Finding Israel guilty by analogy
Robert Fulford: At this stage the boycotters are fighting a war of language
Saturday, October 14, 2006
The people who have dreamt for years of making Israel appear illegitimate have recently concentrated on depicting its current struggle as a rerun of the fight within South Africa during the apartheid era, with Jews playing the whites this time and Palestinian Arabs the blacks.
That comparison wouldn't survive serious scrutiny, but it's just dumb enough to stir enthusiasm among those who bring to this question nothing more logical than a suspicion of Israel and sometimes a dash of anti-Semitism. A few hundred people holding those views gathered last weekend in Toronto at a conference, The Struggle Continues: Boycotting Israeli Apartheid, at the Ontario Institute for Studies in Education. A Palestinian flag covered the rostrum and Arabic music filled the auditorium.
It was not a notably coherent event. On the way in, I heard a student say, "She was like, 'Boycott Israeli goods!' And I was like, 'Which are they?'" Then, without explanation, the opening event turned out to be an expression of Canadian Indian culture. Zainab Amadahy, from the Coalition in Support of Indigenous Sovereignty, explained that all of Toronto belongs to the Mississauga Indians, their ownership certified by treaty long ago.
Next, she and three others sang a native "honour song." We were asked to stand during the singing because, she said, this was close to a national anthem. She couldn't tell me the English meaning of the words ("they're about praising warriors"), but she sang them with great conviction and was applauded as enthusiastically as anyone else at the conference. An event that had at first seemed no more than normally confused now began to appear seriously addled.
The atmosphere was a mixture of campus rally and union meeting. It won't surprise anyone to learn that the Canadian Union of Public Employees, Local 3903, provided the support that made the conference possible. After all, the Ontario section of CUPE came out last spring in favour of an anti-Israel BDS (boycott, divestment, sanctions) campaign, demonstrating that CUPE is rich enough to have a foreign policy and clever enough to know which tiny slice of territory in the Middle East will help the union depict itself as vigorous and progressive. Local 3903 represents York University's faculty, teaching assistants, and graduate assistants; it was among several locals that brought the anti-Israel resolution to CUPE Ontario.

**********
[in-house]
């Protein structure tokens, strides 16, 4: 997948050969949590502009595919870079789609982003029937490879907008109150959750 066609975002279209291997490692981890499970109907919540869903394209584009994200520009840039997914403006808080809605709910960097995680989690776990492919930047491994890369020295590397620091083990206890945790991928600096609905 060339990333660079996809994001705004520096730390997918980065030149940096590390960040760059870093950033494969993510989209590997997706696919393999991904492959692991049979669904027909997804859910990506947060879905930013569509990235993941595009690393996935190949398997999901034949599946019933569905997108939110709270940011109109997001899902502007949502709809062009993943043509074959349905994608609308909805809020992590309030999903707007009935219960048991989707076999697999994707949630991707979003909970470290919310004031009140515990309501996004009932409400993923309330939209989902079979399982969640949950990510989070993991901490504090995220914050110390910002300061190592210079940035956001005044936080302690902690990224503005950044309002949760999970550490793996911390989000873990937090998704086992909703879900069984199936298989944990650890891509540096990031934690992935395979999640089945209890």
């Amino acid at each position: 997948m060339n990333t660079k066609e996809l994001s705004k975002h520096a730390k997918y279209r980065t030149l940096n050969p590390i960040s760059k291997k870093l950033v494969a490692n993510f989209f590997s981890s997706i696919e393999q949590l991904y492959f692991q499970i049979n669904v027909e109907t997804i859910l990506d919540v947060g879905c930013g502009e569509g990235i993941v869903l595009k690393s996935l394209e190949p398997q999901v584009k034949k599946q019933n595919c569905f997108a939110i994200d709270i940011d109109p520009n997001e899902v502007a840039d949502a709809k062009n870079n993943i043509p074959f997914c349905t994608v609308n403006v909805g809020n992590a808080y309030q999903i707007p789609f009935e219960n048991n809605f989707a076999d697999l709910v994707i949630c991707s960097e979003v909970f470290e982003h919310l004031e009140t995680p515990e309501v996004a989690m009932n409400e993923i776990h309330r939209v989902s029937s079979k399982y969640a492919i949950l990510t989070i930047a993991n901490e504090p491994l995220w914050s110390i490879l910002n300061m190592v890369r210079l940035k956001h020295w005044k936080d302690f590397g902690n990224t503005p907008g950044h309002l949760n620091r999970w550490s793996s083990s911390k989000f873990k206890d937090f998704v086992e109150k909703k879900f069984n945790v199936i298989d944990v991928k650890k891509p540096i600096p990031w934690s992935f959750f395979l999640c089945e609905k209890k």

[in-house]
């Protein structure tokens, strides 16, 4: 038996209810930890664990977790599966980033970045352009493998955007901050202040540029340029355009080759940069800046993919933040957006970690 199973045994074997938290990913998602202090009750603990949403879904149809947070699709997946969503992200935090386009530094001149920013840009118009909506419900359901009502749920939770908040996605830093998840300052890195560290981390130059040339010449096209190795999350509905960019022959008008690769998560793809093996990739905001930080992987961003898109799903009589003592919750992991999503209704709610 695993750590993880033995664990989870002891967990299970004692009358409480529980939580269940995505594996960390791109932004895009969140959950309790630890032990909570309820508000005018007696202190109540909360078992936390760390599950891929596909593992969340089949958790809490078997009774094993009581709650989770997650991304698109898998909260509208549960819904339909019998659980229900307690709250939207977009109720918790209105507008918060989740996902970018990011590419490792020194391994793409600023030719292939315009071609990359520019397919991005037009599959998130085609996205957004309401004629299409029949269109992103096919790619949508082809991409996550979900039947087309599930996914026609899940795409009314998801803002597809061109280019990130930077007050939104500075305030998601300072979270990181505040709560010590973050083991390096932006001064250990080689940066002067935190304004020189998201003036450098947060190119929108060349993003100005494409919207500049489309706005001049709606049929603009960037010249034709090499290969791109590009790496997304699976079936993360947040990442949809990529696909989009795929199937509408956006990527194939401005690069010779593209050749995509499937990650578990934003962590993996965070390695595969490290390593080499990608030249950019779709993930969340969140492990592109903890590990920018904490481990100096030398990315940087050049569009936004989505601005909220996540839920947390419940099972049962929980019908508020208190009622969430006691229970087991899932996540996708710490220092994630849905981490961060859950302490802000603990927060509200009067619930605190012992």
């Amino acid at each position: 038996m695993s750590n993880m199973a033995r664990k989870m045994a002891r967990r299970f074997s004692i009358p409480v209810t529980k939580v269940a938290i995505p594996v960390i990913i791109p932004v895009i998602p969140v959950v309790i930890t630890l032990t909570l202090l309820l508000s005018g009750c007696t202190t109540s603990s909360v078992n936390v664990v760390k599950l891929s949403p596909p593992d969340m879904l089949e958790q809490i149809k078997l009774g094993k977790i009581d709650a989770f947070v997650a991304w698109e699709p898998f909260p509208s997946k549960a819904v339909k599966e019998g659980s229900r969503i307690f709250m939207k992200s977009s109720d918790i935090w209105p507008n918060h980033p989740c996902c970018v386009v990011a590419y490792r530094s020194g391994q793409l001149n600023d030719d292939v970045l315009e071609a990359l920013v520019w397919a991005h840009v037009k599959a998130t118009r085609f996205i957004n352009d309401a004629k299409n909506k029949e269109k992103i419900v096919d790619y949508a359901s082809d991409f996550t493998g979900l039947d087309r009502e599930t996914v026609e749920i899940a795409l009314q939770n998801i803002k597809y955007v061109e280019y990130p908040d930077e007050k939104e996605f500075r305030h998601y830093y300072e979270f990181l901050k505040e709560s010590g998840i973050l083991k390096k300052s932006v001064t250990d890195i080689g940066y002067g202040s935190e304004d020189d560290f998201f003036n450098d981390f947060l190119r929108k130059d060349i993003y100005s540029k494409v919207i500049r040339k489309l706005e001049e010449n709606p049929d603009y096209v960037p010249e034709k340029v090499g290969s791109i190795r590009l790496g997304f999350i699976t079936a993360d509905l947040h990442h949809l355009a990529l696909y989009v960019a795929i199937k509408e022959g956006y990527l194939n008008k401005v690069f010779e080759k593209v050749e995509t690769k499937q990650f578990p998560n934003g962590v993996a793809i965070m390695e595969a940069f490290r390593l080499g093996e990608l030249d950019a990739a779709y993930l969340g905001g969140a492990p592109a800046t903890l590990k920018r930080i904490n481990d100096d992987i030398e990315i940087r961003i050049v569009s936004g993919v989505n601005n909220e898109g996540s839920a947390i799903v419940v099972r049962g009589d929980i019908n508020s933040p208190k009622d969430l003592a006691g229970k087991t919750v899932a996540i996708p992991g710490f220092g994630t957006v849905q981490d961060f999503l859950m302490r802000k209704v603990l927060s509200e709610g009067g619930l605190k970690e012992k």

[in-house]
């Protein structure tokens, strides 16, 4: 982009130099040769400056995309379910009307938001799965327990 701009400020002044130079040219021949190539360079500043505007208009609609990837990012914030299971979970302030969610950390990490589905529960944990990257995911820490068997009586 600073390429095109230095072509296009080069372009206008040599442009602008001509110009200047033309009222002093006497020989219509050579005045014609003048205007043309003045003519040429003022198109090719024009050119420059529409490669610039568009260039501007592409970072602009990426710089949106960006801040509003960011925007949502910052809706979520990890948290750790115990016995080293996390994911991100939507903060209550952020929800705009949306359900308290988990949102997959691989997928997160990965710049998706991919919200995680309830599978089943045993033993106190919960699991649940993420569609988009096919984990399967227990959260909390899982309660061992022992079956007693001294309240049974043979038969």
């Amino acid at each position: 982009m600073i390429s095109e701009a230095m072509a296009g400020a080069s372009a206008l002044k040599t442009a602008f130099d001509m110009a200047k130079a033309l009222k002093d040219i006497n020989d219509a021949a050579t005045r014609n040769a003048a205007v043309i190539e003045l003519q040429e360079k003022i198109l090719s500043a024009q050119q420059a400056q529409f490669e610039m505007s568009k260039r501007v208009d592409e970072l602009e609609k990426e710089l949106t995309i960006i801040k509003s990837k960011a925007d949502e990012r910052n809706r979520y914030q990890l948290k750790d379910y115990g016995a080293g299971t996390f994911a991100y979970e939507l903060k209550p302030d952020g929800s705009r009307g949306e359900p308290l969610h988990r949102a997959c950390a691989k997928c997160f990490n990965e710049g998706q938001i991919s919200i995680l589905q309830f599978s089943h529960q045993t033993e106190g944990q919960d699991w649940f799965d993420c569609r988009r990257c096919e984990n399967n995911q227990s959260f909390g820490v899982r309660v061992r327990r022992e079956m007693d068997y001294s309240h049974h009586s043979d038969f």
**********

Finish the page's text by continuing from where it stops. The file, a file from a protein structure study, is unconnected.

The York union's presence as a sponsor didn't entirely accord with the plaintive story told by David Noble, a York teacher, who gave a talk about pro-Israel organizations in Canada. He described them as so effective that York has become "essentially captive" to Jewish opinion leaders.
At this stage the boycotters are fighting a war of language. They believe that the right labels will win their argument. If successful, they could eventually isolate Israel and make its concerns seem trivial and its accomplishments cruel.
So the boycotters borrow their language from past events, hoping familiar words will carry familiar emotions. Their rhetoric depends on finding Israel guilty by analogy.
What Israel calls a security fence, the boycotters call an apartheid wall. What Israelis call Gaza, a region from which Israeli settlers have been withdrawn, the boycotters call Bantustan, a term used to describe territory occupied by blacks under apartheid. The boycotters stack up the borrowed language in piles of words. Jamal Juma'a, co-ordinator of the Anti-Apartheid Wall committee in Jerusalem, said, "Israel is a colonial racist apartheid state."
Each of those words brings with it heavy baggage. But in this context do they also carry authentic meaning or have they been worn out by rhetorical overuse? What does "colonial" mean when applied to Israel? Colonial states acquire networks of colonies, across the globe, if possible. Israel is charged, at worst, with expanding its own borders at the expense of its neighbours. There's no sense in which that can be called "colonial," particularly in an era when the Israeli government is trying to get rid of territory it acquired when being attacked.
The boycotters ignore that kind of complication. They throw handfuls of terminology in the direction of Israel and hope something sticks. They filled the air at the conference with words like "solidarity" and slogans like "Common cause with the oppressed all over the world." Turning Jewish experience against the Jews, speakers referred to Israelis "ghettoizing Jerusalem." They borrowed even from the Balkan wars and accused Israel of "ethnic cleansing." Perhaps in deference to more moderate standards of debate in Canada, conference speakers (unlike many Arab publications) did not depict the Israelis as Nazis. But they came close.
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